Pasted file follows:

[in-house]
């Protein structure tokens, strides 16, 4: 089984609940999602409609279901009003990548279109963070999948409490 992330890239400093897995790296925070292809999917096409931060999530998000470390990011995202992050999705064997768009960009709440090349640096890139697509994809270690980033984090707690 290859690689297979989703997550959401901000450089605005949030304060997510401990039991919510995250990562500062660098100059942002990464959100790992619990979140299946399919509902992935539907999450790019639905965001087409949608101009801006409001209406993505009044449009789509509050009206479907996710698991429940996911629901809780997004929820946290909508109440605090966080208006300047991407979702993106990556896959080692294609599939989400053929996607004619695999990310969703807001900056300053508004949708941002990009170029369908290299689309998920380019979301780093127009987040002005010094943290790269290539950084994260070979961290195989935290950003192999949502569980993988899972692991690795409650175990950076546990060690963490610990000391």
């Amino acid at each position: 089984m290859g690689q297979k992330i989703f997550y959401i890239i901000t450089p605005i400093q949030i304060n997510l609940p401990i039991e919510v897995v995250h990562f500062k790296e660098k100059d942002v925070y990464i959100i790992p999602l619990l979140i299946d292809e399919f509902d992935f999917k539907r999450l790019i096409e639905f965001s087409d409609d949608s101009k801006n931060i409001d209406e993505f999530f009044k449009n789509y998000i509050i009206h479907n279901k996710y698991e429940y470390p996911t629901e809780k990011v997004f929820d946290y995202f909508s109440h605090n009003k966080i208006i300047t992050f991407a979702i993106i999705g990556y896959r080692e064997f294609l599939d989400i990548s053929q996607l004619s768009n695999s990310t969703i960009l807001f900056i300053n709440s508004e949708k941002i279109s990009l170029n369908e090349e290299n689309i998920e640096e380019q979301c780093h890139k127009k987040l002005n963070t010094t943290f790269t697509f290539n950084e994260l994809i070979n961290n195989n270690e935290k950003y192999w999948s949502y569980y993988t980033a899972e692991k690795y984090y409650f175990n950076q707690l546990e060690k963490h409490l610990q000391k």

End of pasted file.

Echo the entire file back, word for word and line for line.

[in-house]
């Protein structure tokens, strides 16, 4: 089984609940999602409609279901009003990548279109963070999948409490 992330890239400093897995790296925070292809999917096409931060999530998000470390990011995202992050999705064997768009960009709440090349640096890139697509994809270690980033984090707690 290859690689297979989703997550959401901000450089605005949030304060997510401990039991919510995250990562500062660098100059942002990464959100790992619990979140299946399919509902992935539907999450790019639905965001087409949608101009801006409001209406993505009044449009789509509050009206479907996710698991429940996911629901809780997004929820946290909508109440605090966080208006300047991407979702993106990556896959080692294609599939989400053929996607004619695999990310969703807001900056300053508004949708941002990009170029369908290299689309998920380019979301780093127009987040002005010094943290790269290539950084994260070979961290195989935290950003192999949502569980993988899972692991690795409650175990950076546990060690963490610990000391």
């Amino acid at each position: 089984m290859g690689q297979k992330i989703f997550y959401i890239i901000t450089p605005i400093q949030i304060n997510l609940p401990i039991e919510v897995v995250h990562f500062k790296e660098k100059d942002v925070y990464i959100i790992p999602l619990l979140i299946d292809e399919f509902d992935f999917k539907r999450l790019i096409e639905f965001s087409d409609d949608s101009k801006n931060i409001d209406e993505f999530f009044k449009n789509y998000i509050i009206h479907n279901k996710y698991e429940y470390p996911t629901e809780k990011v997004f929820d946290y995202f909508s109440h605090n009003k966080i208006i300047t992050f991407a979702i993106i999705g990556y896959r080692e064997f294609l599939d989400i990548s053929q996607l004619s768009n695999s990310t969703i960009l807001f900056i300053n709440s508004e949708k941002i279109s990009l170029n369908e090349e290299n689309i998920e640096e380019q979301c780093h890139k127009k987040l002005n963070t010094t943290f790269t697509f290539n950084e994260l994809i070979n961290n195989n270690e935290k950003y192999w999948s949502y569980y993988t980033a899972e692991k690795y984090y409650f175990n950076q707690l546990e060690k963490h409490l610990q000391k």